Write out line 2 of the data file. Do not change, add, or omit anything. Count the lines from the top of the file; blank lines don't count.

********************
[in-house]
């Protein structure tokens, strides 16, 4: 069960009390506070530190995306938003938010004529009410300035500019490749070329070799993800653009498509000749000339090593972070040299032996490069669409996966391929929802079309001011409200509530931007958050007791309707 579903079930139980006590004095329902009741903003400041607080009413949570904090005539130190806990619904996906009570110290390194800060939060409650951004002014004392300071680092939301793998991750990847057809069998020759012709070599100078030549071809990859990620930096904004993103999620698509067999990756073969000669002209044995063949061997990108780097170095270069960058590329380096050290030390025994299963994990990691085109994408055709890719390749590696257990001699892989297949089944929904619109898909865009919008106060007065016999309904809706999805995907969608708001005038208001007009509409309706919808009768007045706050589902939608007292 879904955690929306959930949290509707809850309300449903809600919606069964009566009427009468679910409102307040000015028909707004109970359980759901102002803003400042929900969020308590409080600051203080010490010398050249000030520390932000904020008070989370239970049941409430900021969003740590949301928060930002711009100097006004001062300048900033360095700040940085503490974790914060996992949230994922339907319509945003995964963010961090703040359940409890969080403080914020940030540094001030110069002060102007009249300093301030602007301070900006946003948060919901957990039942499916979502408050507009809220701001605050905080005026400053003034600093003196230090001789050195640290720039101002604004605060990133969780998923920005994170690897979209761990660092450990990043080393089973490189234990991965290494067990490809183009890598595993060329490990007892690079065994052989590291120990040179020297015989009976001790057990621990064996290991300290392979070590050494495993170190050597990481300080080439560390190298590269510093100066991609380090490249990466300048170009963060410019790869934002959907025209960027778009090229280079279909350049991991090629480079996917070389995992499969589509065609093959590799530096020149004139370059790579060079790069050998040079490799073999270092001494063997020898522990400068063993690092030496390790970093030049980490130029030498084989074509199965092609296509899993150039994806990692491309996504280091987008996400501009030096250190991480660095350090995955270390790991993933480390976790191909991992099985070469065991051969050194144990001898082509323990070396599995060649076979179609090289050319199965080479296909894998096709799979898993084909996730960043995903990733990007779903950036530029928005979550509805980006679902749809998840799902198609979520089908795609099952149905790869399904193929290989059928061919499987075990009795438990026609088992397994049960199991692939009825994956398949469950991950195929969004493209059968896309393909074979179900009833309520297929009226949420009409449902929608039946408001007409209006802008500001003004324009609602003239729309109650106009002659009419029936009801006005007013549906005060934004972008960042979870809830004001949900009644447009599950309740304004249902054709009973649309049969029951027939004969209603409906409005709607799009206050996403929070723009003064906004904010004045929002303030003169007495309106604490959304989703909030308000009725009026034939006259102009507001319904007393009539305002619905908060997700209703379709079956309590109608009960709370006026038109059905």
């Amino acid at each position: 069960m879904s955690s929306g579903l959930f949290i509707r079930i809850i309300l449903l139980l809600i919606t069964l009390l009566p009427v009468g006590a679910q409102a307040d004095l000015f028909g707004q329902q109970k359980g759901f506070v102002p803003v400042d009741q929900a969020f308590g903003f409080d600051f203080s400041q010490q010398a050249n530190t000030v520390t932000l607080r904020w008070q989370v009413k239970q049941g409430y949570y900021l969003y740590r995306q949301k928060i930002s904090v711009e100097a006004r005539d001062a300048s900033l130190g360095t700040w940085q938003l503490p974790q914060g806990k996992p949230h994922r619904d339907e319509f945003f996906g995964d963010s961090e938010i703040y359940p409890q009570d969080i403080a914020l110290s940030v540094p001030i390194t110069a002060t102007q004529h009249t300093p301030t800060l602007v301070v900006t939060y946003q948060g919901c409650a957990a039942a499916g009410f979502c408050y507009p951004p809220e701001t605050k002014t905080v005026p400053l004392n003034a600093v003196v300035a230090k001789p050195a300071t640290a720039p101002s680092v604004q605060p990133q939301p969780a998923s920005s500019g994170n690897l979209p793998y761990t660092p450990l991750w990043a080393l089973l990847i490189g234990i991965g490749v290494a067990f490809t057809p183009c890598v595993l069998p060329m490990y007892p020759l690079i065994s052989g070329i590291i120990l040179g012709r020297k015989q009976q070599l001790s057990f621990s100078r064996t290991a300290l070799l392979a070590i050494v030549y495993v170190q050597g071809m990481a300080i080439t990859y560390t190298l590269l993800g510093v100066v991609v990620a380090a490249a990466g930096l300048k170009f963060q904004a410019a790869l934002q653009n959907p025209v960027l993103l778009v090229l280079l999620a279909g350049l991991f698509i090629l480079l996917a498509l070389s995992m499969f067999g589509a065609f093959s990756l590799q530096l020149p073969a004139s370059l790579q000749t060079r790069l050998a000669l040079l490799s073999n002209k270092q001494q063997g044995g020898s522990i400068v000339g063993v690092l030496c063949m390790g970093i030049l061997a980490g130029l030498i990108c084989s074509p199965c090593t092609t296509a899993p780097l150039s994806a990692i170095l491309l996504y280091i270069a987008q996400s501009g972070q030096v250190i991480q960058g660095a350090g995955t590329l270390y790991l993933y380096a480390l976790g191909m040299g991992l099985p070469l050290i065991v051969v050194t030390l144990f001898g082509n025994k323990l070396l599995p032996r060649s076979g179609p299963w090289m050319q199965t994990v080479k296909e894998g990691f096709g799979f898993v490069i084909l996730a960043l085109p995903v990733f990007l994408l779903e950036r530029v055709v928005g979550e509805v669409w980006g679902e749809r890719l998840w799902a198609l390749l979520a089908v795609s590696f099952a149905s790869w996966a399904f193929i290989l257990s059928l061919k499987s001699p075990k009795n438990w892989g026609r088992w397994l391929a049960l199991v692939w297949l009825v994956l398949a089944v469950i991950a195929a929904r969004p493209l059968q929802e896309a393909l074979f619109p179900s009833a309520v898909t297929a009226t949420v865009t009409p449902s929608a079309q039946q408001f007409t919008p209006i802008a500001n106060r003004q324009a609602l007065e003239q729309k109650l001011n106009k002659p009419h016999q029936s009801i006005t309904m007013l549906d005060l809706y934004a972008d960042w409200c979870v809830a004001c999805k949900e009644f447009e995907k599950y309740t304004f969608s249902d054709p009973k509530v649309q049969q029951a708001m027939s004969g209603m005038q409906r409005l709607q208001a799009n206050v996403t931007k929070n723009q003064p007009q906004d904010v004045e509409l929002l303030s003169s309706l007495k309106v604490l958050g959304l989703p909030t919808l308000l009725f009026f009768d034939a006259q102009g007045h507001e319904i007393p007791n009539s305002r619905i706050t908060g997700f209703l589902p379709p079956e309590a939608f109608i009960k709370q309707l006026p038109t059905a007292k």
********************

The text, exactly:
């Protein structure tokens, strides 16, 4: 069960009390506070530190995306938003938010004529009410300035500019490749070329070799993800653009498509000749000339090593972070040299032996490069669409996966391929929802079309001011409200509530931007958050007791309707 579903079930139980006590004095329902009741903003400041607080009413949570904090005539130190806990619904996906009570110290390194800060939060409650951004002014004392300071680092939301793998991750990847057809069998020759012709070599100078030549071809990859990620930096904004993103999620698509067999990756073969000669002209044995063949061997990108780097170095270069960058590329380096050290030390025994299963994990990691085109994408055709890719390749590696257990001699892989297949089944929904619109898909865009919008106060007065016999309904809706999805995907969608708001005038208001007009509409309706919808009768007045706050589902939608007292 879904955690929306959930949290509707809850309300449903809600919606069964009566009427009468679910409102307040000015028909707004109970359980759901102002803003400042929900969020308590409080600051203080010490010398050249000030520390932000904020008070989370239970049941409430900021969003740590949301928060930002711009100097006004001062300048900033360095700040940085503490974790914060996992949230994922339907319509945003995964963010961090703040359940409890969080403080914020940030540094001030110069002060102007009249300093301030602007301070900006946003948060919901957990039942499916979502408050507009809220701001605050905080005026400053003034600093003196230090001789050195640290720039101002604004605060990133969780998923920005994170690897979209761990660092450990990043080393089973490189234990991965290494067990490809183009890598595993060329490990007892690079065994052989590291120990040179020297015989009976001790057990621990064996290991300290392979070590050494495993170190050597990481300080080439560390190298590269510093100066991609380090490249990466300048170009963060410019790869934002959907025209960027778009090229280079279909350049991991090629480079996917070389995992499969589509065609093959590799530096020149004139370059790579060079790069050998040079490799073999270092001494063997020898522990400068063993690092030496390790970093030049980490130029030498084989074509199965092609296509899993150039994806990692491309996504280091987008996400501009030096250190991480660095350090995955270390790991993933480390976790191909991992099985070469065991051969050194144990001898082509323990070396599995060649076979179609090289050319199965080479296909894998096709799979898993084909996730960043995903990733990007779903950036530029928005979550509805980006679902749809998840799902198609979520089908795609099952149905790869399904193929290989059928061919499987075990009795438990026609088992397994049960199991692939009825994956398949469950991950195929969004493209059968896309393909074979179900009833309520297929009226949420009409449902929608039946408001007409209006802008500001003004324009609602003239729309109650106009002659009419029936009801006005007013549906005060934004972008960042979870809830004001949900009644447009599950309740304004249902054709009973649309049969029951027939004969209603409906409005709607799009206050996403929070723009003064906004904010004045929002303030003169007495309106604490959304989703909030308000009725009026034939006259102009507001319904007393009539305002619905908060997700209703379709079956309590109608009960709370006026038109059905």